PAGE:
Pope Francis told reporters he had been kept informed about Jean Vanier’s failing health and had phoned him a week before his death.
“He listened to me, but he could barely speak. I wanted to express my gratitude for his witness,” Pope Francis said on 7th May, the day Vanier died in Paris.
“He was a man who was able to read the Christian call in the mystery of death, of the cross, of illness, the mystery of those who are despised and discarded,” the pope said.
Pope Francis said Vanier also stood up for those “who risk being condemned to death even before being born.”
“Simply put, I want to thank him and thank God for having given us this man with such a great witness,” the pope said.
The death of Vanier, whose ministry helped improve the lives of developmentally disabled people in dozens of countries, drew prayers and words of condolence from Church leaders around the world.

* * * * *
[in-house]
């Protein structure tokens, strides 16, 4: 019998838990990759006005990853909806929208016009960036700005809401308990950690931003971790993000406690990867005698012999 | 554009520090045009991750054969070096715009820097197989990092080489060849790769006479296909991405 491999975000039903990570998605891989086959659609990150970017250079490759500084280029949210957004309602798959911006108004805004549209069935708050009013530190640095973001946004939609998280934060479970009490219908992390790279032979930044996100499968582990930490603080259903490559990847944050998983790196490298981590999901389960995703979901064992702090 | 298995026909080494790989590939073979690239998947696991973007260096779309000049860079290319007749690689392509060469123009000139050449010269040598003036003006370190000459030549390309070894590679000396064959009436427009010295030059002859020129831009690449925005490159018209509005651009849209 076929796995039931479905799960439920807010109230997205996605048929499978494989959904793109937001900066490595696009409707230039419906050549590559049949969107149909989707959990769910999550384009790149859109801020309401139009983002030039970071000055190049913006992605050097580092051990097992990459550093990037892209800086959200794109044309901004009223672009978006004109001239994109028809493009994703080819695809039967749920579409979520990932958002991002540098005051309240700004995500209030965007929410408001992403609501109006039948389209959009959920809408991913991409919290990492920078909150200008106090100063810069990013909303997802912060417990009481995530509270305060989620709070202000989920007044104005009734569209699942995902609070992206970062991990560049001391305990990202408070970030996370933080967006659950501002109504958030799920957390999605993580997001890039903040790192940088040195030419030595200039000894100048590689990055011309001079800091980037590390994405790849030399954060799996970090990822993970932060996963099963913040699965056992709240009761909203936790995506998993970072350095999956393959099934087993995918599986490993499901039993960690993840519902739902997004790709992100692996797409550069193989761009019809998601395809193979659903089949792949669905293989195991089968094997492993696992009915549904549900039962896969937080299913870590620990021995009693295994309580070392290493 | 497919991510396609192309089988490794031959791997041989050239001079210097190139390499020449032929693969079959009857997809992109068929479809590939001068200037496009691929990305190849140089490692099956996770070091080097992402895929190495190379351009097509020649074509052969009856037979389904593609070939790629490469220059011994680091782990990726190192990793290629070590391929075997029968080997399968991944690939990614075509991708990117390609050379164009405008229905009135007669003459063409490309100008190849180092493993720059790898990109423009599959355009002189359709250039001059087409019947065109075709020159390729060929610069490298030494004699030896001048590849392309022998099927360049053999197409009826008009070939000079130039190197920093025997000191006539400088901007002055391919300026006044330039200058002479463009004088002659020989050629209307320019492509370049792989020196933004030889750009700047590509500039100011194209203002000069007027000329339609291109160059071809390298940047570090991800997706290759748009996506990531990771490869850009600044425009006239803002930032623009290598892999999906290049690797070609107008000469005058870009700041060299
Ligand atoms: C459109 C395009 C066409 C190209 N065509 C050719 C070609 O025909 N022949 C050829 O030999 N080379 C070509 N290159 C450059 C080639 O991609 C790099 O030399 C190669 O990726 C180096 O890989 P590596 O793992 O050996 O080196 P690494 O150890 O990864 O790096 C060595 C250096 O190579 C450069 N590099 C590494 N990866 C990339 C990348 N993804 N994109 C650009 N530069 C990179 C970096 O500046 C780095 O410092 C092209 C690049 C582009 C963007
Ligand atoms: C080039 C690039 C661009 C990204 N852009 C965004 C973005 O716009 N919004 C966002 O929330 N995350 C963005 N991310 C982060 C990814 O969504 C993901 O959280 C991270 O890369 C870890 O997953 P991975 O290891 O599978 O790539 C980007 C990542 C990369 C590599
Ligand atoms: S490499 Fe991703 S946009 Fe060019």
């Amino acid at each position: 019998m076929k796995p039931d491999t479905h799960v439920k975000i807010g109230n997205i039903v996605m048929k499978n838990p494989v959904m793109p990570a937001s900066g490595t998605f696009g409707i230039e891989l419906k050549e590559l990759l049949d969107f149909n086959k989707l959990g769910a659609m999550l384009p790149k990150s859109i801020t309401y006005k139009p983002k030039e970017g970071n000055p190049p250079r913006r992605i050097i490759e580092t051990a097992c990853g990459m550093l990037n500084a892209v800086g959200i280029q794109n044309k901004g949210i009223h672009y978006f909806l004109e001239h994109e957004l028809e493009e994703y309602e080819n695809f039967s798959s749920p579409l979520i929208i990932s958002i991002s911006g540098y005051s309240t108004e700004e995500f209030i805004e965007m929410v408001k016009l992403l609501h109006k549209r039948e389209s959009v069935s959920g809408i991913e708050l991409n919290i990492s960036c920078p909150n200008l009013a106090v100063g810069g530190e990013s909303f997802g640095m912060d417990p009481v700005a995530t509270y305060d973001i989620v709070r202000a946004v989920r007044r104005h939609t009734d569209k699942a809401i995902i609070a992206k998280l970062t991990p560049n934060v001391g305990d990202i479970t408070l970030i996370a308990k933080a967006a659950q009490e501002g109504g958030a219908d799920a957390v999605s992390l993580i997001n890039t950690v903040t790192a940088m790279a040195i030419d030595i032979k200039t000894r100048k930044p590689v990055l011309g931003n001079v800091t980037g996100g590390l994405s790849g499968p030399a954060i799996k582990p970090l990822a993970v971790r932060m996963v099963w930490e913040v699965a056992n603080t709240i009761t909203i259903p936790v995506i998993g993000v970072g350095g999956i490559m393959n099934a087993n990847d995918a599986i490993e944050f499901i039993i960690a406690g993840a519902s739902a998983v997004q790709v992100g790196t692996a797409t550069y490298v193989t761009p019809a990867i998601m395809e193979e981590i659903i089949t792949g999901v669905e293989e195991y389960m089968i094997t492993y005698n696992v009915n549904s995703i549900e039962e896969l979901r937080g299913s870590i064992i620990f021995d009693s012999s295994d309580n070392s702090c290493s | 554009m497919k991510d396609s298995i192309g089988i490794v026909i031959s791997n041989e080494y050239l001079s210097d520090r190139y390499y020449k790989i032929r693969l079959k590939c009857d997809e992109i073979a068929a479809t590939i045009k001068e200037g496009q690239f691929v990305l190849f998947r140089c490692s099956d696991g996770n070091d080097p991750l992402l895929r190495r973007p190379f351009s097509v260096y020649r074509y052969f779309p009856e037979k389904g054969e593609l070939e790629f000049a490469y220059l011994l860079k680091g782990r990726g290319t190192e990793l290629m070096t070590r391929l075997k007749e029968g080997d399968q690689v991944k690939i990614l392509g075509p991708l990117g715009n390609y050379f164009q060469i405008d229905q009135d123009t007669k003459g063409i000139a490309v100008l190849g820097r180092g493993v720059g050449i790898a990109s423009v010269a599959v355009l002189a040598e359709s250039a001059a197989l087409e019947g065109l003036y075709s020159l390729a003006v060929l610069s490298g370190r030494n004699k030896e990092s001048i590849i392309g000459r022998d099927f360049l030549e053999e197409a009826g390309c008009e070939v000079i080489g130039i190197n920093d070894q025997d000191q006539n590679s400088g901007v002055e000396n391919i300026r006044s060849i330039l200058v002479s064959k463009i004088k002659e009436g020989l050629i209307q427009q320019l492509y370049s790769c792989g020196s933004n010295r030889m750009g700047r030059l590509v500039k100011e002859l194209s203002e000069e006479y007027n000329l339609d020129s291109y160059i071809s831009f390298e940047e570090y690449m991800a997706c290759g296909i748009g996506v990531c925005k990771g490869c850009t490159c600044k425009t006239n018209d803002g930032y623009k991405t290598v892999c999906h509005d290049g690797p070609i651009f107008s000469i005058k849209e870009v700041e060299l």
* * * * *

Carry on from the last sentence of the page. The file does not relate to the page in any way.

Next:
Among them, Cardinal Nichols, president of the Bishops’ Conference of England and Wales, said: “At our gathering in Valladolid, we heard with deep emotion of the death of Jean Vanier. For over half a century he has inspired an entirely new appreciation of the gift of people with learning disabilities and revealed the most profound heart of human community. We pray for him and his beloved L’Arche communities at this moment of loss. May he rest in peace.”
Vanier, who died of thyroid cancer early on 7th May at the age of 90, founded L’Arche in 1964, allowing people with developmental disabilities and those who assist them to share their lives while living in community in an atmosphere of compassion.
Picture: Jean Vanier, founder of the L’Arche communities, is pictured in a 3rd March 2011 photo. Vanier, a Canadian Catholic figure whose charity work helped improve conditions for the developmentally disabled in multiple countries over the past half century, died on 7th May, aged 90. (CNS photo/courtesy Jean Vanier Association).